Mind the Fine Print, Mine the Savings!

Sandy Balick of www.consensuspointmediation.com discusses how you can avoid the “leakage of precious funds” by being mindful of the fine print and taking time to ask questions.“Modern finance profits from complexity, because befuddled customers are more profitable ones,” observed Princeton economist and news commentator Alan Blinder in his article, “Financial Collapse: A 10 Step Recovery Plan,” which appeared in the New York Times OpEd section on Sunday, January 20, 2013.

I’m not here to flog a multi-step recovery plan, but people who have just celebrated their personal D (as in divorce) Day are frequently in need of recovering from the trauma and exhaustion of the divorce process itself and getting the new financial house in order is frequently a priority.

This may be especially true if you are a parent or you are living on a more limited budget than you had previously been used to. This is precisely why Blinder’s comments on befuddlement struck a chord for me.

How many times have I signed up for a service or rented a car without carefully taking the time to review the contract at hand. Have you ever asked a salesperson a question about terms, fees, etc., only to be left with more questions than you started with? It is human nature that inclines so many of us to sign up for products and services without first wading through the swamp of contract terms and conditions. We fear it will leave us frustrated and uninformed, or time demands and a desire to get on with things lead us to sign up without a firm understanding of late fees, interest and penalties, restocking charges and the like. Our ignorance is aided and abetted by the seller’s conscious use of benign sounding language – selected by the seller or service provider precisely for its literary gleam and imprecision.

What’s the solution?  Much of this is accounted for by human nature, and change in this area can be hard to come by – a self discovery we’ve all made. On the other hand, being 1) mindful that signing up for services (including financial products) and things (via purchase or lease) presents an opportunity for leakage of precious funds and, 2) focusing your efforts to banish befuddlement by taking the time to ask questions on at least major purchases and any multi-year contracts may help to narrow financial exposure to the unexpected.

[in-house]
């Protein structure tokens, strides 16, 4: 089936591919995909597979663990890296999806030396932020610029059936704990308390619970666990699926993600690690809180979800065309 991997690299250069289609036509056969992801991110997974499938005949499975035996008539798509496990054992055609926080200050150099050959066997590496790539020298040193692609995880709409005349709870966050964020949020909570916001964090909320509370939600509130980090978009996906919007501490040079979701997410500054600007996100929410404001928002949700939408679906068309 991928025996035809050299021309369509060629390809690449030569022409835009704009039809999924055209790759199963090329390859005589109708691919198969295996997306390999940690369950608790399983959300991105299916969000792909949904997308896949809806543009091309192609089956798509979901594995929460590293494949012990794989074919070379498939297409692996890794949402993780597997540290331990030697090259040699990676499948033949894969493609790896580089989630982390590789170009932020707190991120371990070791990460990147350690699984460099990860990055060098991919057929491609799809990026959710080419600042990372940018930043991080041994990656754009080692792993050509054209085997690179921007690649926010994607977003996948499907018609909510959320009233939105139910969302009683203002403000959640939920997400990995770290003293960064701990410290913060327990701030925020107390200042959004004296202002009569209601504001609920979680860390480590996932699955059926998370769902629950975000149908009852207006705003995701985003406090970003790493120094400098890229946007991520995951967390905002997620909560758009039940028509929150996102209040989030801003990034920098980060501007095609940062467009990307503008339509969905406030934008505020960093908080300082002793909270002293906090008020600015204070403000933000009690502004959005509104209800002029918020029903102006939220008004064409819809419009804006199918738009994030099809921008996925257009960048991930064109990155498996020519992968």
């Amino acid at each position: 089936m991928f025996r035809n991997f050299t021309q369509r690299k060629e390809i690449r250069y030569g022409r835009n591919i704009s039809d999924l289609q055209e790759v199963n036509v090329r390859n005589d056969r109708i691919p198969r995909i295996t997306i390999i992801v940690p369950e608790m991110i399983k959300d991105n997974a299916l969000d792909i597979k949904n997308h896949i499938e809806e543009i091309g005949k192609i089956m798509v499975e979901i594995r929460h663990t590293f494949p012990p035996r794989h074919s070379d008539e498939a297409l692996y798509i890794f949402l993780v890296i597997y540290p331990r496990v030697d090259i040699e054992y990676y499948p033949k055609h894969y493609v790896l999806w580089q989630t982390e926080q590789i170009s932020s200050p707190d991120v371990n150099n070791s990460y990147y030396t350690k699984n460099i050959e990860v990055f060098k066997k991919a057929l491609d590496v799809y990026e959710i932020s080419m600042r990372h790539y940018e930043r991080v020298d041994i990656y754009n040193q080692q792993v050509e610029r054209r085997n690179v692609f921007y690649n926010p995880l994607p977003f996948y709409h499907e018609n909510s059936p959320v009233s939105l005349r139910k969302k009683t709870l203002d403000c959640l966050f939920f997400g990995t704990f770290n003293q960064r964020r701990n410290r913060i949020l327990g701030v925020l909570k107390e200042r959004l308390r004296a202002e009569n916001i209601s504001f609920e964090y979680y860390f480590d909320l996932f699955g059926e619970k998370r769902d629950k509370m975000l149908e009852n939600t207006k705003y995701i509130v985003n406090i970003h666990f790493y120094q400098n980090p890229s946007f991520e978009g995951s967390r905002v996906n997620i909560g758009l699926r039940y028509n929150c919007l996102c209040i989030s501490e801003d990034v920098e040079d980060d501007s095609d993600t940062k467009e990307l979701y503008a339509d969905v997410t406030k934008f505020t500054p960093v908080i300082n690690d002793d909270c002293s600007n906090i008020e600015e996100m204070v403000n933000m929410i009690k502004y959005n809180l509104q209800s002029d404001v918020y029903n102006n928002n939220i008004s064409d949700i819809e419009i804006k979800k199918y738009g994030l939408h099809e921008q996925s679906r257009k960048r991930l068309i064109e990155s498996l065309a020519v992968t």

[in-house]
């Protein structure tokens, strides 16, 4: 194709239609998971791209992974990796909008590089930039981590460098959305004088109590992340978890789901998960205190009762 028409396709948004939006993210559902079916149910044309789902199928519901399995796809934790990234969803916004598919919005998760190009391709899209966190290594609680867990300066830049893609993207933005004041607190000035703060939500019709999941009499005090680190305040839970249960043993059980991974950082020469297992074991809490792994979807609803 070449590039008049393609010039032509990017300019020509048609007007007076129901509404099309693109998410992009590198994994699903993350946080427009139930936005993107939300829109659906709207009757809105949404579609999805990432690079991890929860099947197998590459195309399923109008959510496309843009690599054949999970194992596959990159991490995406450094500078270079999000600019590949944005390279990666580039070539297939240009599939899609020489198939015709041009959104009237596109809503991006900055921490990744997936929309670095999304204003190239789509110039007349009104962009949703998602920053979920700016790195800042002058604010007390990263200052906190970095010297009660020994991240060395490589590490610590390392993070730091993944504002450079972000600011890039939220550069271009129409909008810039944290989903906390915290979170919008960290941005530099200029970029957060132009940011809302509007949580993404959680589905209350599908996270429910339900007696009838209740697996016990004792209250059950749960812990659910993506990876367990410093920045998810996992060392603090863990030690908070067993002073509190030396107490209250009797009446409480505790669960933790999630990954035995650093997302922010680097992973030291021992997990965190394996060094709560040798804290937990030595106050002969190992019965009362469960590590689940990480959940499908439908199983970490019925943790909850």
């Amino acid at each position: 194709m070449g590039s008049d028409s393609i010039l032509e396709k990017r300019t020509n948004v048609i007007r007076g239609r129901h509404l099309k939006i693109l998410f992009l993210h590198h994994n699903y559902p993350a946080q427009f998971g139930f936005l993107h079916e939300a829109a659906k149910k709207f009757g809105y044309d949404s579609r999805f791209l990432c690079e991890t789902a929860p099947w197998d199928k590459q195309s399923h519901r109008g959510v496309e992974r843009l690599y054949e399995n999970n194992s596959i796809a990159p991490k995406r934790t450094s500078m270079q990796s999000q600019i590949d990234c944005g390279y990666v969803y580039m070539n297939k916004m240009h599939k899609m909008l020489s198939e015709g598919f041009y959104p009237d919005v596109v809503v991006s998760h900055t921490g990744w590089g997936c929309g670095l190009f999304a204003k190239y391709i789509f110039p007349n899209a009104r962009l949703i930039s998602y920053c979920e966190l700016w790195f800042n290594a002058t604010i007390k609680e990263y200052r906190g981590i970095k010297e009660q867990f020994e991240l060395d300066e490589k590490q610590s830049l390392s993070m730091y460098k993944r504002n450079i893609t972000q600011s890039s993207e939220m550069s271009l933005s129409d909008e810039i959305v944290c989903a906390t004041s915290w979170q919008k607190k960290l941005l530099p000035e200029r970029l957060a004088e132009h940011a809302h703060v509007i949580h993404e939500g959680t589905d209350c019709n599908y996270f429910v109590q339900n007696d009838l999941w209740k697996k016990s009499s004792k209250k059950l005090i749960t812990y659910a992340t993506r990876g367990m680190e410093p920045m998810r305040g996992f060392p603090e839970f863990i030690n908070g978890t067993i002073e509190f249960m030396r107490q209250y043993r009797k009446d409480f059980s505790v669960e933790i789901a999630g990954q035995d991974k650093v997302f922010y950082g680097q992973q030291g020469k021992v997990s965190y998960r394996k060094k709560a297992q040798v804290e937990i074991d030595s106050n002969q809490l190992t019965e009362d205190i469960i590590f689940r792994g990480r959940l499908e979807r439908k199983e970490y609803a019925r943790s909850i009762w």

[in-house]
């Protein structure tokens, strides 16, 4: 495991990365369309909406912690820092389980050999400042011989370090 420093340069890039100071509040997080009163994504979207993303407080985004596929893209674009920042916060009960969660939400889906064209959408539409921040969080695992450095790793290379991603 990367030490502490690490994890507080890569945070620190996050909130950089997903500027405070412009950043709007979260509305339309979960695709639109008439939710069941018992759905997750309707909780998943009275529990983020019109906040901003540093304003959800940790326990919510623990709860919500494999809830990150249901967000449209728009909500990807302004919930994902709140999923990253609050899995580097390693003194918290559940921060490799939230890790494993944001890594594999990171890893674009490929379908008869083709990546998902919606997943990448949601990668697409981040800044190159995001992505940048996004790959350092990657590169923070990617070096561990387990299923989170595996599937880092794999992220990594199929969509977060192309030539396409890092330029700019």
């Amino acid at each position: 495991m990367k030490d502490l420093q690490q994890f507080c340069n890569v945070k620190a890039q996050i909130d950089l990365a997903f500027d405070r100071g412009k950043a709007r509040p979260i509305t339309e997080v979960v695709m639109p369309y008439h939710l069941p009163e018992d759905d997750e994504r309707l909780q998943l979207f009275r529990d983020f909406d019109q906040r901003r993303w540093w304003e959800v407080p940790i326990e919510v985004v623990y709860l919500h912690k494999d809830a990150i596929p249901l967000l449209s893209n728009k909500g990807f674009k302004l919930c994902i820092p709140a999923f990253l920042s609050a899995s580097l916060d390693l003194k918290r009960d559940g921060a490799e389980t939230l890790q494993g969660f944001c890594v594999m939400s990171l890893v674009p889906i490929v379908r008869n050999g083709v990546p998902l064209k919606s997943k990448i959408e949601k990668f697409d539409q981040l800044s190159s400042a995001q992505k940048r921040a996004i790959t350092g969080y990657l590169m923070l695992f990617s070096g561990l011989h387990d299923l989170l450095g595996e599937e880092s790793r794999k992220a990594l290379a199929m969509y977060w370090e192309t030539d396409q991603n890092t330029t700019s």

As precious as your time is, there are a couple of good reads that will lead you to be a wiser consumer. In this category, I nominate Priceless: The Myth of Fair Value (and How to Take Advantage of It) by William Poundstone (Hill & Wang,  2010) and Helaine Olen’s Pound Foolish: Exposing the Dark Side of the Personal Finance Industry (Portfolio, 2012). Olen’s book is a cautionary tale worth reading before you consult further personal financial advice.

Feel free to ask any questions, to comment, or to request more information in the Comments Box below. Also, please feel free to forward this blog to anyone you know who might be interested in its topic.

Sanford (Sandy) Balick, Attorney & Mediator in New York Sandy Balick signature
Sanford E. Balick, Esq.
Founder & Principal Mediator
Consensus Point Mediation, LLC.

Phone: (646) 340-3434
Email: ConsensusPointLLC@gmail.com
www.ConsensusPointmediation.com
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